In yesterday’s post I discussed the concept of bond degradation, which is the loss of bond strength over time after a restoration is placed. One of the processes we have become aware of around adhesive dentistry is the presence and production of Matrix Metalloproteinases. MMP’s , as they are referred to, are host-derived proteolytic enzymes that become trapped in the demineralized dentin layer. Despite our best techniques at developing the hybrid zone when bonding tags of demineralized dentin extend beyond the infiltration of resin. The presence of MMP’s in combination with demineralized dentin and water results in breakdown and reduction in bond strength over time, what we refer to as bond degradation.
MMP’s are naturally present in the dentin. What research is looking at is the effect of the etching process on activating the MMP’s and setting off the process of bond degradation. This may account for the difference in decrease in bond strengths we see over time between materials. The acidity of the etch, the ability to demineralize deeper than the resin can infiltrate in combination with moisture, a technique factor all influence the quantity and activity of the MMP”s. So for years we have been working on improving the longevity of our restorations by improving how we etch, and create the hybrid zone, all of which decreases the ability of MMP’s to breakdown what we created.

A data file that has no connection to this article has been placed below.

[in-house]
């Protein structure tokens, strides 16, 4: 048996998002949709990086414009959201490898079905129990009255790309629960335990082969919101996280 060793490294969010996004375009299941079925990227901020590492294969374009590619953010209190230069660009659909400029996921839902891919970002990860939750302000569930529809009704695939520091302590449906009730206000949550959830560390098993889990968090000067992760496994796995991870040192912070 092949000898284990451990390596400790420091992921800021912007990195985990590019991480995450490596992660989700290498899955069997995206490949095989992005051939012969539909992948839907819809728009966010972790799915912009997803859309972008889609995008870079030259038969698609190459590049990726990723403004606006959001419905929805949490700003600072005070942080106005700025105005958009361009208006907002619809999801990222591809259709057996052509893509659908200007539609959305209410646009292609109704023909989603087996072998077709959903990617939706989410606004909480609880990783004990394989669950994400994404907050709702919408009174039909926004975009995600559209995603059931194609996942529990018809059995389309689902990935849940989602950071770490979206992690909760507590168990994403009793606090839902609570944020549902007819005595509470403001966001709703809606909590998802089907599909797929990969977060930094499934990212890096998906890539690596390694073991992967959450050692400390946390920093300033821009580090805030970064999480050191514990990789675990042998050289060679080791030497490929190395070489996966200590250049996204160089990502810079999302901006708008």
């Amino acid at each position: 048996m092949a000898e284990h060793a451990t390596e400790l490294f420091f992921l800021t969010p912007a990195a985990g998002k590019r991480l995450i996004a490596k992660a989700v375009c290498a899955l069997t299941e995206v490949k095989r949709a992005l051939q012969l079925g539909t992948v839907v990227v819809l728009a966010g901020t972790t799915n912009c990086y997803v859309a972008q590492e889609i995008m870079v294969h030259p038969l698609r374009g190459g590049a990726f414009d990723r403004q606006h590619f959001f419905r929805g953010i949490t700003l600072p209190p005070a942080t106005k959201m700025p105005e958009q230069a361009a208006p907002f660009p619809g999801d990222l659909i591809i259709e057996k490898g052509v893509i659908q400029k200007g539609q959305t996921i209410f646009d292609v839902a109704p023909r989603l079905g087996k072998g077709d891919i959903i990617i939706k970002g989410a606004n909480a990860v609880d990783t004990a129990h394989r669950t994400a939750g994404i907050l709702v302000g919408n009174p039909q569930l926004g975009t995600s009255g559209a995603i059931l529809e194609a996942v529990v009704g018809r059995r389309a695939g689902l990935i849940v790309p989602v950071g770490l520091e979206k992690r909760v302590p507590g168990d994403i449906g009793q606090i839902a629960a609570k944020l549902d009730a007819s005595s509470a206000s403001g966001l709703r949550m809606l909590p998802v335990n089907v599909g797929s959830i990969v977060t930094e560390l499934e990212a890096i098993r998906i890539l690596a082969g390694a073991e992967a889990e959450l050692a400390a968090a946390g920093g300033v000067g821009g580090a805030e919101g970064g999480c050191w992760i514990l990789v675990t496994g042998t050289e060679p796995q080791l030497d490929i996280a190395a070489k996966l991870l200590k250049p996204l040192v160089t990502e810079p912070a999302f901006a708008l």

Many of you know that for more than a decade I have been a raving fan of Gluma Desensitizer by Heraeus. In addition to it’s ability to eliminate post op sensitivity and significantly decrease the risk of post operative pulpal inflammation or death, I now have yet another reason to love using it. The focus these days with MMP’s is looking at ways to deactivate them so bond degradation is minimized if not eliminated. We have incredible research from the medical literature showing that a 3% Glutaraldehyde solution significantly reduces the activity of MMP’s and Gluma contains 5%. Other additives to dentin adhesives such as Galardin, and antibacterial rinses like Chlorhexidine have also been shown to reduce the activity of MMP’s. Dr. ED McLaren, UCLA Center For Esthetic Excellence, has shown in his research that treating the prepared tooth first with 2% Chlorhexidine followed by Gluma may be the magic combination to increase bond strengths and decrease bond degradation.
As with many things in dentistry we do not have all the answers and we are learning more and more everyday. For now, precise use of our materials and precise technique have one more cheerleader, the reduction of bond degradation. Using desensitizers and antibacterial rinses not only saves pulps, but adds to the longevity of our restorations, for a mere dollar or two a prep and 30 seconds worth of time,